The eclectic portfolio of Jeffrey Packard
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The eclectic portfolio of Jeffrey Packard

Fair Lawn shul to showcase the works of local artist

Some artists work in one medium, focus on one place, or highlight one theme. Fair Lawn artist Jeffrey Packard — who calls the upcoming display of his artwork a “group show and more” — is not one of them.

Mr. Packard, who is known in the Jewish world for his work in “shul beautification” — designing, among other items, stained glass windows and more than one aron, ner tamid, and Holocaust memorial — is known outside that world as well for his paintings, prints, and watercolors.

Among his Jewish works are a Holocaust memorial in Glen Rock, a display for the Talmudic Research Center in Passaic, and the bimah at Shomrei Torah: The Wayne Conservative Congregation.

“Shomrei Torah’s sanctuary is the jewel in our crown,” reads the congregation’s website, noting that Mr. Packard designed and built the structure in 1987. The artist also has a number of pieces in Teaneck and Poughkeepsie, N.Y.

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In Fair Lawn, the artist’s own synagogue — also named Shomrei Torah, but Orthodox and under the helm of Rabbi Benjamin and Shevi Yudin — bears witness to Mr. Packard’s talent and passion for Jewish themes. Asked to create all the artwork in the synagogue, he designed the shul’s stained glass windows as well as the ark, eternal light, and lectern. He also worked on the synagogue’s Holocaust memorial, dedication plaque, and mikvah mosaic.

Among his favorite projects are on-site installations. “I love them and have done many of them,” he said, noting that he made a few miniature golf courses, 2 feet by 2 feet, for his Hebrew school classes.

In addition to working with art media, Mr. Packard also worked with children, “teaching all through the years from 1994 until fairly recently.” Working in a Reform synagogue in Washington Township and Conservative shuls in Park Ridge and Woodcliff Lake, the Orthodox artist has shared his passion for art with students all over Bergen County.

Perhaps most meaningful to him was an installation he made to be displayed at the gate to Auschwitz.

“I used blown neon tubing made in a factory and transported to Poland,” he said, adding that he was accompanied by “an older gentleman, a survivor and a videographer.” At the top of the tubing were the words “Thou Art,” a constant refrain in Mr. Packard’s work.

The Fair Lawn artist started painting when he was 2, and “my mother put a brush in my hand,” he said. “She was a great artist and guided me in all ways. I do everything to applaud and thank her, may she rest in peace, for the love and guidance she afforded me.

“I couldn’t help making art — I was driven to it,” he said, recalling that “painting outdoor scenes and scenes of the Alamo were a love of mine.”

He thinks that his desire to make Jewish art arose “when I was inspired and deeply moved by the Lubavitcher rebbe.” After having met him, “I began to feel that I had something to say.”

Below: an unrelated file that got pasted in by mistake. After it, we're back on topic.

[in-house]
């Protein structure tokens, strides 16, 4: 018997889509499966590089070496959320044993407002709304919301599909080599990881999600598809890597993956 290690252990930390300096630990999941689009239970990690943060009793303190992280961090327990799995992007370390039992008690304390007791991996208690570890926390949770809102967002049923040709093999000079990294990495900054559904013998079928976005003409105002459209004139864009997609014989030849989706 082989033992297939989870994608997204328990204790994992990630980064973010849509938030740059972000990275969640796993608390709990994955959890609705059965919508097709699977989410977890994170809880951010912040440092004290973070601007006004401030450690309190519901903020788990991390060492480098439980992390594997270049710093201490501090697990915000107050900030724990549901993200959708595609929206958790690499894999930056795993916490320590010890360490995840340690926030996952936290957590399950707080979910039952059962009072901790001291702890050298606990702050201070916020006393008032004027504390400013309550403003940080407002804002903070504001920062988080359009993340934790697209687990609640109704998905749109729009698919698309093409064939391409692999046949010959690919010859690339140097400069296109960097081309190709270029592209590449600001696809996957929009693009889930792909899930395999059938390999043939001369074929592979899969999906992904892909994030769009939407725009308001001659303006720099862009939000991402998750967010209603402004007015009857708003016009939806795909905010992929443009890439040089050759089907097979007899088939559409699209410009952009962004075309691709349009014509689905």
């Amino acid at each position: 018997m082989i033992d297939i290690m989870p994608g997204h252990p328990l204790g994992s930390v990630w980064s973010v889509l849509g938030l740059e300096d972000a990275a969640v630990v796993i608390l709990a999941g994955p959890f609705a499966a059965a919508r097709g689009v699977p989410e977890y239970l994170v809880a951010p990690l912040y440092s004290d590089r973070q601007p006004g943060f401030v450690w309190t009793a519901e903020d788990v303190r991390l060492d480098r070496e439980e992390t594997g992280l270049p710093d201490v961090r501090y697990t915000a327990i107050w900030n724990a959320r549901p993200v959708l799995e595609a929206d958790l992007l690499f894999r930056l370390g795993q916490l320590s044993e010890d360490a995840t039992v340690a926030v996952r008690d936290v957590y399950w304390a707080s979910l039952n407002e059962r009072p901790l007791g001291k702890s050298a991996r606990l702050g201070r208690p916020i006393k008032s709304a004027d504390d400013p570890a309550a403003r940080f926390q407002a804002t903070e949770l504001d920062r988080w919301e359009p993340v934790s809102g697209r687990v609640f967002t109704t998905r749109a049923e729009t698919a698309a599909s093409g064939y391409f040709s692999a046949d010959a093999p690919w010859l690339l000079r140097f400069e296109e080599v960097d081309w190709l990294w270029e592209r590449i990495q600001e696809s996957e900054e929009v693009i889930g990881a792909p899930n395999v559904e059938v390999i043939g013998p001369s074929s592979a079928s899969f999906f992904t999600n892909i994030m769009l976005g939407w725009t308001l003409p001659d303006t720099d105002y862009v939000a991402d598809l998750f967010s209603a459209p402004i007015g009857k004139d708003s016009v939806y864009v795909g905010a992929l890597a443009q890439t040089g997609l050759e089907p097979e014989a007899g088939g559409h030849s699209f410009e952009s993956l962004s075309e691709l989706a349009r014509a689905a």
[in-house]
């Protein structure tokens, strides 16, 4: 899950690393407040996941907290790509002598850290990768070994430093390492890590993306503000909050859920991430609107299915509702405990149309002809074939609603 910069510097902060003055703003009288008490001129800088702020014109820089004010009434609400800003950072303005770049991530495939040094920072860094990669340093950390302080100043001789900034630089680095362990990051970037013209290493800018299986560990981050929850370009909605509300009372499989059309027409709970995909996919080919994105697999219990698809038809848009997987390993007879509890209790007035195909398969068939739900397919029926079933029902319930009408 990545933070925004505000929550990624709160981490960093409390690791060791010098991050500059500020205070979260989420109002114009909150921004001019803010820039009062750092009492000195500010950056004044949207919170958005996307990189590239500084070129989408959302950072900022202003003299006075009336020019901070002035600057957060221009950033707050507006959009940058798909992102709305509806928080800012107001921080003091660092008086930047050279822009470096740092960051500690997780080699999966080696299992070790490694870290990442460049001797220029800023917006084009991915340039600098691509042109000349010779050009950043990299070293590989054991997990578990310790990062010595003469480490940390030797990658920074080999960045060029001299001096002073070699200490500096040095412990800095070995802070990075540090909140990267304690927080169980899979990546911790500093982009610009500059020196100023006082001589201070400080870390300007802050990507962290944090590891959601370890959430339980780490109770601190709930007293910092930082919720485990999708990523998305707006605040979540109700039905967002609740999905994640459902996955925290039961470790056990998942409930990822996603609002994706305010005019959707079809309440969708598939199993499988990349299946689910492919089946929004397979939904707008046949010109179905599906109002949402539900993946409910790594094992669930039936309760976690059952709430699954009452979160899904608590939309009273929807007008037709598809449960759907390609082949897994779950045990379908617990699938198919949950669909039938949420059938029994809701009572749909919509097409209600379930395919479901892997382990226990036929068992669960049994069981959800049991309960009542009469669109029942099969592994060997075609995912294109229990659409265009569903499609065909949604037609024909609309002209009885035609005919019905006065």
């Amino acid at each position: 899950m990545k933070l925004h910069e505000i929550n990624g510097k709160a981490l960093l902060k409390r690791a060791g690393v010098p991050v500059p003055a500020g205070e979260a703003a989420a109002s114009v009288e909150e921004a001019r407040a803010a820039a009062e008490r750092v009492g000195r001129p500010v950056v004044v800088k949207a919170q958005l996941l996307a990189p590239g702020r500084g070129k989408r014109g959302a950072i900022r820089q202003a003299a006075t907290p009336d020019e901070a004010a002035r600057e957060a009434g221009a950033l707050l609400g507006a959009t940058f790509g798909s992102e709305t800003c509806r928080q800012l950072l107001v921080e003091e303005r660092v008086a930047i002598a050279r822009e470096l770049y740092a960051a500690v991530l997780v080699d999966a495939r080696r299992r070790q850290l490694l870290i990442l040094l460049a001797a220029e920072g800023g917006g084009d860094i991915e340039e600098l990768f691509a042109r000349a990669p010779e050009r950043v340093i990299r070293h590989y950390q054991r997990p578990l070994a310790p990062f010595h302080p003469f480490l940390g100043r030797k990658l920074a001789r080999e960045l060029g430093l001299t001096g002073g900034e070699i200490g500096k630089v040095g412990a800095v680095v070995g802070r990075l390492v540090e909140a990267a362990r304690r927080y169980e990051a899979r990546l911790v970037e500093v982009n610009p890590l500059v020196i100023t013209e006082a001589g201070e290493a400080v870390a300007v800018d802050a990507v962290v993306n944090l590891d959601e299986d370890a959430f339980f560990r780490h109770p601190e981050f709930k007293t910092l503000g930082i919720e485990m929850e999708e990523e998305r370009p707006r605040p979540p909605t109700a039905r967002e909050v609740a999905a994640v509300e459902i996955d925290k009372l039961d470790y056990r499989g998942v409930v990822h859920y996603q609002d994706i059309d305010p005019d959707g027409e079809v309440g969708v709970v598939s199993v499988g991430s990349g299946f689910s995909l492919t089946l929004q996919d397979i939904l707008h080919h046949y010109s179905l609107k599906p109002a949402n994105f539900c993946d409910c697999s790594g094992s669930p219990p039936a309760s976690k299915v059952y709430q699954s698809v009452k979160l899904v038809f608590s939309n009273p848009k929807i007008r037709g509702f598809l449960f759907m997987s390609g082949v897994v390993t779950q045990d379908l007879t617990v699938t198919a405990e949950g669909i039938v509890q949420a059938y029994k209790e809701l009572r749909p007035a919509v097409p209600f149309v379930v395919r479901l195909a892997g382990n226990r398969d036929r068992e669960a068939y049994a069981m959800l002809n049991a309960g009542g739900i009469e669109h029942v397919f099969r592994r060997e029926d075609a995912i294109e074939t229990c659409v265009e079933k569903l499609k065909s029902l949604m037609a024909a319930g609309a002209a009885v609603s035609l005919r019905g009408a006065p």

Mr. Packard was born in Passaic. He and his family moved to Fair Lawn when he was 5; and after he graduated from high school there he went to Cornell University. He and his wife, Kathi, married in 1976, and he began to sell textile designs. “It was a living,” Mr. Packard said. After about three years, he was done with that. “I felt that I had to try and make a living doing artwork,” he said.

12-3-V-parkard-4-1009In fact, he had never given up his art. While at Cornell, he made the first in his series of illustrations for weekly Torah readings. “I would read the parsha and make a piece of artwork,” he said. He is now finishing his third series of parshat hashavua works.

Mr. Packard made aliyah in 2007. After six months, he came back to the United States. “It was a trying time,” he said, noting that his wife and children hadn’t made the journey with him and he had chosen to return. The couple have three children: Adam, 35, Rebecca, 32, and Samantha, 29. While he spent some of his time in Israel making art, “I made my living there doing phone connections.”

On his return, he went back to work at a yeshiva in West Hempstead where he had taught previously.

Then, six years ago, he had a stroke. “I can still make art,” he said, noting that he now paints with his left hand. While most of his work was done before the stroke, “there’s much more to come,” he said. “I’ve been reborn with my left hand and can do just about everything.”

While his work has been wide-ranging, Mr. Packard said his art generally has been distinguished by his use of symbolism and a sky motif — often, literally, making pictures of a sky. About two years ago, he decided to focus solely on Jewish themes. Still, his upcoming exhibit at Fair Lawn’s Shomrei Torah is likely to feature many of his earlier, non-Jewish paintings and installations, as well as his Jewish work.

The art of Jeffrey Packard

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